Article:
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Chickens, Roosting

Yesterday, during one of my many obsessive checks of my Amazon ranking, I noticed that my short story collection, Why They Cried, was no longer available in the U.S. I figured it was a glitch and waited for it to work itself out. Now, come to find that my book has been pulled in a dispute between Amazon and my distributor, IPG, which distributes Joyland eBooks and ECW Press in the U.S.

At last, I am catching Amazon blowback, and -- frankly -- it serves me right.

I've never been an anti-Amazon radical. I usually remain quiet when people discuss the great lengths they go to not buy from Amazon. Amazon offered more convenience, and I remembered being a bookseller when Barnes & Noble was the enemy. Meanwhile, the indie bookstore I worked for in '90s is still there and Borders -- Borders! -- is gone. Plus ça change, in other words. Things will work themselves out. I supported all sellers of my books equally, from Amazon to WORD in Brooklyn.

But now what? I don't want to make any heated edicts or promises I can't keep, but Amazon seems bent on forcing me to reconsider my agnosticism. I note all this, despite the fact that it exposes me as less than ideaologically pure, because I want to warn Amazon how they are alienating content producers -- even friendly ones -- bit by bit.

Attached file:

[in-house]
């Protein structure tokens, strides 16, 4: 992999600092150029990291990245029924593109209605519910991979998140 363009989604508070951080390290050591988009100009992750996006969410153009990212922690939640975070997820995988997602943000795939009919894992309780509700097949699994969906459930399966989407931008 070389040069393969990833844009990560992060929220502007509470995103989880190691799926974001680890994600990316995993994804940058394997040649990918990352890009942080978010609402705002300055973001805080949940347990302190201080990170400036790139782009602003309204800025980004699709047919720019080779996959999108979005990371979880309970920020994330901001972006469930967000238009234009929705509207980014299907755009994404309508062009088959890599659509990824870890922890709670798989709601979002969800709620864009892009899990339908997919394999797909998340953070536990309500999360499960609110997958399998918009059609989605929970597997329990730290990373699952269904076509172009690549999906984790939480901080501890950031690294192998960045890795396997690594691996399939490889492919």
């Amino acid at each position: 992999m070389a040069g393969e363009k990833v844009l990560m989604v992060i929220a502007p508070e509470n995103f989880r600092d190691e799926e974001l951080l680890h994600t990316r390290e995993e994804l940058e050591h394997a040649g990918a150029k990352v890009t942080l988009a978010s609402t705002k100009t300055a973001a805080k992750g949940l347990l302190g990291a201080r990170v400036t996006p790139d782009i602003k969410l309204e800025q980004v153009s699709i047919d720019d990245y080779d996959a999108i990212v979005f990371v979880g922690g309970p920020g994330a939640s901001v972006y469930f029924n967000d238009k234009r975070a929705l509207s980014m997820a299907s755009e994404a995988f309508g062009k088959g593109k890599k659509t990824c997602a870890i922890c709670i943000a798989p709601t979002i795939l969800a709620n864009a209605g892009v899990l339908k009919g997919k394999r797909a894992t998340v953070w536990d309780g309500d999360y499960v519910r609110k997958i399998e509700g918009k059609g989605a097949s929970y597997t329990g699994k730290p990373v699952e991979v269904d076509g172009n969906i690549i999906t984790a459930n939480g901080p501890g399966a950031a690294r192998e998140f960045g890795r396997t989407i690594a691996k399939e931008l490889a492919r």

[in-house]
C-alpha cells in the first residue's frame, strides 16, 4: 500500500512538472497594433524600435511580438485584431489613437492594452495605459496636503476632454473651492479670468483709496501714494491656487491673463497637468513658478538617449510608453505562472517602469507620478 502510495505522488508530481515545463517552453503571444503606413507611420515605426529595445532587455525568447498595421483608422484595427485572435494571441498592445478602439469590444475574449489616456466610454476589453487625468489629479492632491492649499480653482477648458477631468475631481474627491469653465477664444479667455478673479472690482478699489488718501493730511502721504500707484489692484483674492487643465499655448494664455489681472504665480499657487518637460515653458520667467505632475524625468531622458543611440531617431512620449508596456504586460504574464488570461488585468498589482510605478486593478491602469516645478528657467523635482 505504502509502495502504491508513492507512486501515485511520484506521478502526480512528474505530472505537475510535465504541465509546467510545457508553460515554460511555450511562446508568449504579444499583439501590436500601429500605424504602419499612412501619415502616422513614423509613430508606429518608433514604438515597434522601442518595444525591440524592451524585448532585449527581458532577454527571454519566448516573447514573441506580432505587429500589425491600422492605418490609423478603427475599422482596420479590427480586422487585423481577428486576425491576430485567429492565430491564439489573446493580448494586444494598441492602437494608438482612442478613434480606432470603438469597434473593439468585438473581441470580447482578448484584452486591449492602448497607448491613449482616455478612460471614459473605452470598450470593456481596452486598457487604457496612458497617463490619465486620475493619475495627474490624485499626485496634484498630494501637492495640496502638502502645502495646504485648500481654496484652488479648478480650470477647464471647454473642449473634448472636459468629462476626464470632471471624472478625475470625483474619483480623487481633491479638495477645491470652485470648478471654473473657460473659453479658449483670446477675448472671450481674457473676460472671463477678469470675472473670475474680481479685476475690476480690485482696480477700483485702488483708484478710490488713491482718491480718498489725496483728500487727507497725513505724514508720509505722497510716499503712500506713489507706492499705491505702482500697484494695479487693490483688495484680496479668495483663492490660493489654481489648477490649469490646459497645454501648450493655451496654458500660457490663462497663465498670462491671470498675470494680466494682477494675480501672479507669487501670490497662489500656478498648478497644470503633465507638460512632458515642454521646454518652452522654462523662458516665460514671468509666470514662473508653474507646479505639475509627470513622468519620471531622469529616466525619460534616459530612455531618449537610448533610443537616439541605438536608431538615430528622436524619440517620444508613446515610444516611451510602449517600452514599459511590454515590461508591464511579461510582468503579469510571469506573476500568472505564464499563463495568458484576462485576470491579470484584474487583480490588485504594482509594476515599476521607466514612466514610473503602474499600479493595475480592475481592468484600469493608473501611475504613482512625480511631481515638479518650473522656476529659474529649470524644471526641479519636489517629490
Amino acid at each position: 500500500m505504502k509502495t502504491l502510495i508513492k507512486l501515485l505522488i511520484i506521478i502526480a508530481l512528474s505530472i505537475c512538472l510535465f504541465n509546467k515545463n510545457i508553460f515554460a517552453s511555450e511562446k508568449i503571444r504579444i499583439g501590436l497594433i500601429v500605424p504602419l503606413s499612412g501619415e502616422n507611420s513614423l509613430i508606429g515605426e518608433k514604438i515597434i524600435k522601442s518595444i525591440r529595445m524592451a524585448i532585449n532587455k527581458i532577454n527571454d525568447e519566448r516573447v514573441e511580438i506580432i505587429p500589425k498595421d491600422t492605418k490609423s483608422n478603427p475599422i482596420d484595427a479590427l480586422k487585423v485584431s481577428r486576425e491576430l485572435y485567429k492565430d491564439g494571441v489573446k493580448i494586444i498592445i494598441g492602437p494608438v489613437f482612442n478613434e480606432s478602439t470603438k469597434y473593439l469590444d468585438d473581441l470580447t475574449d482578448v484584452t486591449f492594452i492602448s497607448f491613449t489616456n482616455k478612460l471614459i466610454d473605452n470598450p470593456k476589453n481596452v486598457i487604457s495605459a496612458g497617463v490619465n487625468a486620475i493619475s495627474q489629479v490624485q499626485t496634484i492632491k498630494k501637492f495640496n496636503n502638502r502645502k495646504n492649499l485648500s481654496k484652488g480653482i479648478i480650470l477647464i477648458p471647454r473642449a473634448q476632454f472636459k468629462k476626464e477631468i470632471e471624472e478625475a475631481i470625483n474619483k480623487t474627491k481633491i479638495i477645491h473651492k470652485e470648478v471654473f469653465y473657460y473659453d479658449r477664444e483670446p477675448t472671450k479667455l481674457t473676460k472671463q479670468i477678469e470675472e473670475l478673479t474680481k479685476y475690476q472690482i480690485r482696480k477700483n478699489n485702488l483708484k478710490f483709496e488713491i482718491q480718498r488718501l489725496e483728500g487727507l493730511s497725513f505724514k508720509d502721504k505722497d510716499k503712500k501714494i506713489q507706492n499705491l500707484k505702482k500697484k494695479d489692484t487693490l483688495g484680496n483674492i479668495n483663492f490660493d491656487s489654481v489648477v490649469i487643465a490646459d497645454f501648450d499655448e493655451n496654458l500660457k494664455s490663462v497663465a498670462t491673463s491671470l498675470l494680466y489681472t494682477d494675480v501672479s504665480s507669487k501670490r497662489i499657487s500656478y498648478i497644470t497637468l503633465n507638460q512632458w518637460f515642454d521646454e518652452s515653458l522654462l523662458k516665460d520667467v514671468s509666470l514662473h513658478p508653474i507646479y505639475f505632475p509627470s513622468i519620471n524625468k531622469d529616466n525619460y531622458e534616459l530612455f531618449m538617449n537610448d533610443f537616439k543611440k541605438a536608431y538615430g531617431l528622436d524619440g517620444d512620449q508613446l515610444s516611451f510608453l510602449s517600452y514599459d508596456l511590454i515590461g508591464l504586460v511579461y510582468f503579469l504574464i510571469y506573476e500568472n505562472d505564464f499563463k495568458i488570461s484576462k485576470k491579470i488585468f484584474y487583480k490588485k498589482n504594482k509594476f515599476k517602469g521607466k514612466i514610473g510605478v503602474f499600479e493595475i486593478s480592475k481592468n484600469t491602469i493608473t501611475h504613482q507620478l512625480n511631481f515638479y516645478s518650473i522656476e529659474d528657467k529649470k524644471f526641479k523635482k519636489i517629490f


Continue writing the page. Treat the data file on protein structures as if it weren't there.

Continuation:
And it's not that I think Amazon won't win. I think they probably will, and writers like myself (who really only want their work available to the greatest number of readers) will have some very tough choices to make. I admit I might not be tough enough to make them. How many books can you write in a lifetime? And to sit out a decade or more of sales, waiting for the Amazon era to pass? That's going to be a high price to pay in a business model that is already, well, difficult.

I won't figure that out today, I know, but I also won't be hitting "Buy" on my Kindle anytime soon. Anyway, off to learn more -- much more -- about sideloading this thing.

" Plus Ça Change" is an increasingly infrequent column on (but almost never about) Google+. For archives and email subscriptions visit .
President of the second-largest independent book distributor Independent Publishers Group (IPG) Mark Suchomel said in an e-mail alert yesterday, "I am disappointed to report that has f...
Peter Darbyshire's profile photoKat Richardson's profile photoPatrick Michels's profile photo
It would be nice if the competition could get their shit together enough to offer some actual competition.
Thanks for the post. I don't want to rant and screed about Amazon, but I'm angry that their way of doing business hurts the little guys--writers--first, and yet so many people flock to them. Ouch....
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